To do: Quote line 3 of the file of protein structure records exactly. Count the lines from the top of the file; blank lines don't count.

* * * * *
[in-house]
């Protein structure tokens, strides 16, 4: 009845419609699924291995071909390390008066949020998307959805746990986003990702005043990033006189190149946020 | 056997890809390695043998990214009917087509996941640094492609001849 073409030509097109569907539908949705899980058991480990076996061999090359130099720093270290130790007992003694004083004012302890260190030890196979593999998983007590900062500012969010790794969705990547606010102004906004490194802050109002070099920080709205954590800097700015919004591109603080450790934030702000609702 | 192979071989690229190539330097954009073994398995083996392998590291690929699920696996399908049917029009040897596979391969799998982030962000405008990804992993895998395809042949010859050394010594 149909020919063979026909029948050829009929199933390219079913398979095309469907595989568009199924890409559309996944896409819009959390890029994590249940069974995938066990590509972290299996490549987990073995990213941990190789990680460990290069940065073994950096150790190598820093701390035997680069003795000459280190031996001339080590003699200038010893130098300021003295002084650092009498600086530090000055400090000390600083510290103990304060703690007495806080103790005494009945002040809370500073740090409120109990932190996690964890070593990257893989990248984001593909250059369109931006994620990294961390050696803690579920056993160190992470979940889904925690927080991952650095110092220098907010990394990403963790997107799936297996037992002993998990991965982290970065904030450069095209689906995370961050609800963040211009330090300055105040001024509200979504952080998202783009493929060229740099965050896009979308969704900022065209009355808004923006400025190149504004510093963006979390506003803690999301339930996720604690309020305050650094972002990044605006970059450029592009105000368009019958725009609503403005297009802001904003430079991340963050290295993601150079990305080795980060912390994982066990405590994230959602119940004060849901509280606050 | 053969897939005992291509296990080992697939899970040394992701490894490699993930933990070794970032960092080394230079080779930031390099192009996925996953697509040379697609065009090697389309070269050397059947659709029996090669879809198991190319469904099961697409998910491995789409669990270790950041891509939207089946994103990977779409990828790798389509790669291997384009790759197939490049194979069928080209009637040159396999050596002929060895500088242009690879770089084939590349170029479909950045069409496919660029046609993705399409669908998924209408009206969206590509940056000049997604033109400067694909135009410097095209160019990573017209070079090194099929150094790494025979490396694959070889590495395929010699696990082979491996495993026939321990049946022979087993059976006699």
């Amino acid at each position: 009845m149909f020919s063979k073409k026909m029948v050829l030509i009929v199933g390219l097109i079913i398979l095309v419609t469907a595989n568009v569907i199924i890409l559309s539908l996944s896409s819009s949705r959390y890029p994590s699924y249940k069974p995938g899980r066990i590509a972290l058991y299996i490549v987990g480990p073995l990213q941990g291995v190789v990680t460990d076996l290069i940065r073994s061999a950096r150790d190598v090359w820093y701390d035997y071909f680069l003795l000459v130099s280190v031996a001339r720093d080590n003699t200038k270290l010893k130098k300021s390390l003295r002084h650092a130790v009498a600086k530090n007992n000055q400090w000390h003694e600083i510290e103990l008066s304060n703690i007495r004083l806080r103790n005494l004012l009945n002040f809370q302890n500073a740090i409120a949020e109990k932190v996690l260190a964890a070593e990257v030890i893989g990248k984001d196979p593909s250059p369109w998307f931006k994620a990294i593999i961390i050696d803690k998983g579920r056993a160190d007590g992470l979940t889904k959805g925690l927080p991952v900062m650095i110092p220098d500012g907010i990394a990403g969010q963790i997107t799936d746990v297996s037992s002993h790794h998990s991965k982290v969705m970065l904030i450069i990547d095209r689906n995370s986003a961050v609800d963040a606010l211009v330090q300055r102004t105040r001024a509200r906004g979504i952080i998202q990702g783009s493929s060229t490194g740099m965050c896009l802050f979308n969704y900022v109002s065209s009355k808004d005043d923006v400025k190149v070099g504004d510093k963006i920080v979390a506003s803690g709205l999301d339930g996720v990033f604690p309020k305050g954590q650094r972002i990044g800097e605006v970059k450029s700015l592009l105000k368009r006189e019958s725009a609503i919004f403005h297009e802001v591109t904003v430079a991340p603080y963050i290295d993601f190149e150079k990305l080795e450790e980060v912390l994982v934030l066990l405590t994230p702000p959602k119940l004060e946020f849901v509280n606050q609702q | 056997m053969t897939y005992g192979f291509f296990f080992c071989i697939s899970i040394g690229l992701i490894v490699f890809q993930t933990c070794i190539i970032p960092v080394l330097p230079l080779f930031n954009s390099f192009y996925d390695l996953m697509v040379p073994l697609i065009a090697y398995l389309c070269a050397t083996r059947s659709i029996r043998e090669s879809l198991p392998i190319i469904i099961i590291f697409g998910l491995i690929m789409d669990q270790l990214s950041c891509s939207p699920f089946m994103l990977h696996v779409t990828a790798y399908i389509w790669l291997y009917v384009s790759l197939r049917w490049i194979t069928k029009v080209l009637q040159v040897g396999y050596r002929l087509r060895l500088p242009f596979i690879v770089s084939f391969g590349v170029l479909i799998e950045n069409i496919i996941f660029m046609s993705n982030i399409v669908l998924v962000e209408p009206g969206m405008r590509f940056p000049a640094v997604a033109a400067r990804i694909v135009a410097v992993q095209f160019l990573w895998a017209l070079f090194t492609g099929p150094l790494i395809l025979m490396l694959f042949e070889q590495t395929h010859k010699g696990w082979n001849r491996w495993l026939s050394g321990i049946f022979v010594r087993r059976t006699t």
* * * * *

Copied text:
């Amino acid at each position: 009845m149909f020919s063979k073409k026909m029948v050829l030509i009929v199933g390219l097109i079913i398979l095309v419609t469907a595989n568009v569907i199924i890409l559309s539908l996944s896409s819009s949705r959390y890029p994590s699924y249940k069974p995938g899980r066990i590509a972290l058991y299996i490549v987990g480990p073995l990213q941990g291995v190789v990680t460990d076996l290069i940065r073994s061999a950096r150790d190598v090359w820093y701390d035997y071909f680069l003795l000459v130099s280190v031996a001339r720093d080590n003699t200038k270290l010893k130098k300021s390390l003295r002084h650092a130790v009498a600086k530090n007992n000055q400090w000390h003694e600083i510290e103990l008066s304060n703690i007495r004083l806080r103790n005494l004012l009945n002040f809370q302890n500073a740090i409120a949020e109990k932190v996690l260190a964890a070593e990257v030890i893989g990248k984001d196979p593909s250059p369109w998307f931006k994620a990294i593999i961390i050696d803690k998983g579920r056993a160190d007590g992470l979940t889904k959805g925690l927080p991952v900062m650095i110092p220098d500012g907010i990394a990403g969010q963790i997107t799936d746990v297996s037992s002993h790794h998990s991965k982290v969705m970065l904030i450069i990547d095209r689906n995370s986003a961050v609800d963040a606010l211009v330090q300055r102004t105040r001024a509200r906004g979504i952080i998202q990702g783009s493929s060229t490194g740099m965050c896009l802050f979308n969704y900022v109002s065209s009355k808004d005043d923006v400025k190149v070099g504004d510093k963006i920080v979390a506003s803690g709205l999301d339930g996720v990033f604690p309020k305050g954590q650094r972002i990044g800097e605006v970059k450029s700015l592009l105000k368009r006189e019958s725009a609503i919004f403005h297009e802001v591109t904003v430079a991340p603080y963050i290295d993601f190149e150079k990305l080795e450790e980060v912390l994982v934030l066990l405590t994230p702000p959602k119940l004060e946020f849901v509280n606050q609702q | 056997m053969t897939y005992g192979f291509f296990f080992c071989i697939s899970i040394g690229l992701i490894v490699f890809q993930t933990c070794i190539i970032p960092v080394l330097p230079l080779f930031n954009s390099f192009y996925d390695l996953m697509v040379p073994l697609i065009a090697y398995l389309c070269a050397t083996r059947s659709i029996r043998e090669s879809l198991p392998i190319i469904i099961i590291f697409g998910l491995i690929m789409d669990q270790l990214s950041c891509s939207p699920f089946m994103l990977h696996v779409t990828a790798y399908i389509w790669l291997y009917v384009s790759l197939r049917w490049i194979t069928k029009v080209l009637q040159v040897g396999y050596r002929l087509r060895l500088p242009f596979i690879v770089s084939f391969g590349v170029l479909i799998e950045n069409i496919i996941f660029m046609s993705n982030i399409v669908l998924v962000e209408p009206g969206m405008r590509f940056p000049a640094v997604a033109a400067r990804i694909v135009a410097v992993q095209f160019l990573w895998a017209l070079f090194t492609g099929p150094l790494i395809l025979m490396l694959f042949e070889q590495t395929h010859k010699g696990w082979n001849r491996w495993l026939s050394g321990i049946f022979v010594r087993r059976t006699t």